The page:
The chemical structures of amylose and amylopectin are shown. Amylose consists of unbranched chains of glucose subunits, and amylopectin consists of branched chains of glucose subunits.

Glycogen is the storage form of glucose in humans and other vertebrates and is made up of monomers of glucose. Glycogen is the animal equivalent of starch and is a highly branched molecule usually stored in liver and muscle cells. Whenever blood glucose levels decrease, glycogen is broken down to release glucose in a process known as glycogenolysis.

Cellulose is the most abundant natural biopolymer. The cell wall of plants is mostly made of cellulose; this provides structural support to the cell. Wood and paper are mostly cellulosic in nature. Cellulose is made up of glucose monomers that are linked by β 1-4 glycosidic bonds (Figure 7).

Figure 7: In cellulose, glucose monomers are linked in unbranched chains by β 1-4 glycosidic linkages. Because of the way the glucose subunits are joined, every glucose monomer is flipped relative to the next one resulting in a linear, fibrous structure.
The chemical structure of cellulose is shown. Cellulose consists of unbranched chains of glucose subunits.

As shown in Figure 7, every other glucose monomer in cellulose is flipped over, and the monomers are packed tightly as extended long chains. This gives cellulose its rigidity and high tensile strength—which is so important to plant cells. While the β 1-4 linkage cannot be broken down by human digestive enzymes, herbivores such as cows, koalas, buffalos, and horses are able, with the help of the specialized flora in their stomach, to digest plant material that is rich in cellulose and use it as a food source. In these animals, certain species of bacteria and protists reside in the rumen (part of the digestive system of herbivores) and secrete the enzyme cellulase. The appendix of grazing animals also contains bacteria that digest cellulose, giving it an important role in the digestive systems of ruminants. Cellulases can break down cellulose into glucose monomers that can be used as an energy source by the animal. Termites are also able to break down cellulose because of the presence of other organisms in their bodies that secrete cellulases.

Carbohydrates serve various functions in different animals. Arthropods (insects, crustaceans, and others) have an outer skeleton, called the exoskeleton, which protects their internal body parts (as seen in the bee in Figure 8). This exoskeleton is made of the biological macromolecule chitin, which is a polysaccharide-containing nitrogen. It is made of repeating units of N-acetyl-β-d-glucosamine, a modified sugar. Chitin is also a major component of fungal cell walls; fungi are neither animals nor plants and form a kingdom of their own in the domain Eukarya.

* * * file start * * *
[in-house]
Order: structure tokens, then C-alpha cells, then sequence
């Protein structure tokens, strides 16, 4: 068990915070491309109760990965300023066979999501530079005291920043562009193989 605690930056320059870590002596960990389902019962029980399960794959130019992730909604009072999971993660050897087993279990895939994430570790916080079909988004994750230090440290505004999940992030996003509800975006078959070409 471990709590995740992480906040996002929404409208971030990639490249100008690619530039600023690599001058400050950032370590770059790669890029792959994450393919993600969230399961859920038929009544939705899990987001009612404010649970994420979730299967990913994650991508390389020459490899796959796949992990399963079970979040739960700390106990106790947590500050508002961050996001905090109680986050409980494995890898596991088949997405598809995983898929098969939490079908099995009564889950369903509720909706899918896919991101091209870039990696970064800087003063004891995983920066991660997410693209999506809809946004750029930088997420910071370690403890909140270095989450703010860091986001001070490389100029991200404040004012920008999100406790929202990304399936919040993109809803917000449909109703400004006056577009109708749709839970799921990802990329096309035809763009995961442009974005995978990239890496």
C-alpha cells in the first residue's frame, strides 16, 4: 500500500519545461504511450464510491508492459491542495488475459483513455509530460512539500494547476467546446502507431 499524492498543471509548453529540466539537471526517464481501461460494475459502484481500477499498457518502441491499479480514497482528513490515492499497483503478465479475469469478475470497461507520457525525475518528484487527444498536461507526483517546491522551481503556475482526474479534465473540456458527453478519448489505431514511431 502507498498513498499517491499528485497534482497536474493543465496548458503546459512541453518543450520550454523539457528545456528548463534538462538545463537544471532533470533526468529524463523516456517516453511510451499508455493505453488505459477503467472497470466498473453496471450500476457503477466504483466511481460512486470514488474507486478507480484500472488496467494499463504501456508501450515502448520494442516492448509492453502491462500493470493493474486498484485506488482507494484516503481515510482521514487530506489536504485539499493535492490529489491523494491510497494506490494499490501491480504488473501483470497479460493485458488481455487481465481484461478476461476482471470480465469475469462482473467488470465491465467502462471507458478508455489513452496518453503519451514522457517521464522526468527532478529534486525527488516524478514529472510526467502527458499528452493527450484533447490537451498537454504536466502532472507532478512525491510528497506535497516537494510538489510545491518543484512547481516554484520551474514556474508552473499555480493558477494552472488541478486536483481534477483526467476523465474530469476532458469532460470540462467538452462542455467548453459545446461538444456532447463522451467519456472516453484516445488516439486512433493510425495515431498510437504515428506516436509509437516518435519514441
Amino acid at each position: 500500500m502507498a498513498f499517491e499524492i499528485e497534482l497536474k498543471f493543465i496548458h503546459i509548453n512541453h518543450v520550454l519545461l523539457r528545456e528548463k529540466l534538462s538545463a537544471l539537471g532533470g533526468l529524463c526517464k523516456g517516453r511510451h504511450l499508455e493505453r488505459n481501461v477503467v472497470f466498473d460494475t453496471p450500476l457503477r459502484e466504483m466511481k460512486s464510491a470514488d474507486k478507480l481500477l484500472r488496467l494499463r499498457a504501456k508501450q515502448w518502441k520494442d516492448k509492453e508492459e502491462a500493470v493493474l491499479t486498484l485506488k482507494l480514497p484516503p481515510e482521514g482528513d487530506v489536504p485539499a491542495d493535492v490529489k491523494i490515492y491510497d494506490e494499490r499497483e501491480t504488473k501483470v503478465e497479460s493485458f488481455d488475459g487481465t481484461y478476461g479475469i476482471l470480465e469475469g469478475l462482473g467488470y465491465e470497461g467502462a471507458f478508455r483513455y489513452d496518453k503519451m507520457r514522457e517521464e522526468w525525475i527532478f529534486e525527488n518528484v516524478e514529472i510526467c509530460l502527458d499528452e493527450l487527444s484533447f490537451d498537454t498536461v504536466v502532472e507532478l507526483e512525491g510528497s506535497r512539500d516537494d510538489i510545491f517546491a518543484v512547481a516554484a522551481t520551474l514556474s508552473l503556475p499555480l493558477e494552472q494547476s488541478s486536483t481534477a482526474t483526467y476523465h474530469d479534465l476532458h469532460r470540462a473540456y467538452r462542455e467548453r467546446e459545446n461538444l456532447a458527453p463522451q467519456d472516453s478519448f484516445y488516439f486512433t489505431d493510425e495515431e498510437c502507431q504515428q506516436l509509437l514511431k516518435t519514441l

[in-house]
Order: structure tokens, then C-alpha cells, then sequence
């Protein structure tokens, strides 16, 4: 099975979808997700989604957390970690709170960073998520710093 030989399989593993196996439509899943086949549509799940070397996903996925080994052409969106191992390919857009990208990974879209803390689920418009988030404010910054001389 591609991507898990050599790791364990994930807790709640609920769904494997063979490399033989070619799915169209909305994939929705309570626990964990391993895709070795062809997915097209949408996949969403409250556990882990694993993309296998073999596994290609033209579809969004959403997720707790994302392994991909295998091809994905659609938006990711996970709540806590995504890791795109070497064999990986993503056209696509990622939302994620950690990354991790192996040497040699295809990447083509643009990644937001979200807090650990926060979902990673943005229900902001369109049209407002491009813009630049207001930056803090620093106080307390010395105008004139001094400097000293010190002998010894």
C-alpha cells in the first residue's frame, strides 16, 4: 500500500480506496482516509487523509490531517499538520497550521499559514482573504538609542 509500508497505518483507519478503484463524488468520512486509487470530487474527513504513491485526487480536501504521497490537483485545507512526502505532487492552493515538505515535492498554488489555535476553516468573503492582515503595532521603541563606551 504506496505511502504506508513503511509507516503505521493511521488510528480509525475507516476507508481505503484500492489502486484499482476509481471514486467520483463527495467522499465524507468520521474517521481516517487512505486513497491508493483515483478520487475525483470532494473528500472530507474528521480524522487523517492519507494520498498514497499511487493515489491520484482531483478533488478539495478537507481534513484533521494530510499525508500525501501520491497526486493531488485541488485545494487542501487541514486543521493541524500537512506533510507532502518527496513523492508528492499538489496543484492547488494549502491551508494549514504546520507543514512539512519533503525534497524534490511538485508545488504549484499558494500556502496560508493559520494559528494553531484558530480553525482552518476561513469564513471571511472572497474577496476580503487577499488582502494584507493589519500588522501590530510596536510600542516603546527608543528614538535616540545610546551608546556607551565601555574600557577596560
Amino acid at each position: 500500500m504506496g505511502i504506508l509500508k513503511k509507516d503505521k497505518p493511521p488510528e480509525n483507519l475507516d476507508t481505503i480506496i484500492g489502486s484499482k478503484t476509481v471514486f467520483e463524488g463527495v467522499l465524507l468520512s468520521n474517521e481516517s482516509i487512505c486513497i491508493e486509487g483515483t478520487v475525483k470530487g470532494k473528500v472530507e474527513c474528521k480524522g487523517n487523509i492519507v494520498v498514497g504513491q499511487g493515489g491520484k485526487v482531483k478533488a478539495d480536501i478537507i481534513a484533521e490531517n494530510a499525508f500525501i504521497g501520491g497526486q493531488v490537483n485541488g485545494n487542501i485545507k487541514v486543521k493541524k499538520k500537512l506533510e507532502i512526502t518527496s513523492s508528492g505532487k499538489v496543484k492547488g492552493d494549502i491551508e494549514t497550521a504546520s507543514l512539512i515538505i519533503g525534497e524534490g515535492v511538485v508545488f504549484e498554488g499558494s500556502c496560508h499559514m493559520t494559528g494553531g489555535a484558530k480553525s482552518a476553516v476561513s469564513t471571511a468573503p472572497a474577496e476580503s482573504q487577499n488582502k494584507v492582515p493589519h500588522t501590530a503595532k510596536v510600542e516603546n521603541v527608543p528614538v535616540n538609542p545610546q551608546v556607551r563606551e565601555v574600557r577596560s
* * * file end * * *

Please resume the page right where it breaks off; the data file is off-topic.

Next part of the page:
Figure 8: Insects have a hard outer exoskeleton made of chitin, a type of polysaccharide. (credit: Louise Docker)
A photograph shows a bee in flight, getting nectar from a flower.

Career Connections:

Registered Dietitian

Obesity is a worldwide health concern, and many diseases such as diabetes and heart disease are becoming more prevalent because of obesity. This is one of the reasons why registered dietitians are increasingly sought after for advice. Registered dietitians help plan nutrition programs for individuals in various settings. They often work with patients in health care facilities, designing nutrition plans to treat and prevent diseases. For example, dietitians may teach a patient with diabetes how to manage blood sugar levels by eating the correct types and amounts of carbohydrates. Dietitians may also work in nursing homes, schools, and private practices.

To become a registered dietitian, one needs to earn at least a bachelor’s degree in dietetics, nutrition, food technology, or a related field. In addition, registered dietitians must complete a supervised internship program and pass a national exam. Those who pursue careers in dietetics take courses in nutrition, chemistry, biochemistry, biology, microbiology, and human physiology. Dietitians must become experts in the chemistry and physiology (biological functions) of food (proteins, carbohydrates, and fats).

Benefits of Carbohydrates

Are carbohydrates good for you? People who wish to lose weight are often told that carbohydrates are bad for them and should be avoided. Some diets completely forbid carbohydrate consumption, claiming that a low-carbohydrate diet helps people to lose weight faster. However, carbohydrates have been an important part of the human diet for thousands of years; artifacts from ancient civilizations show the presence of wheat, rice, and corn in our ancestors’ storage areas.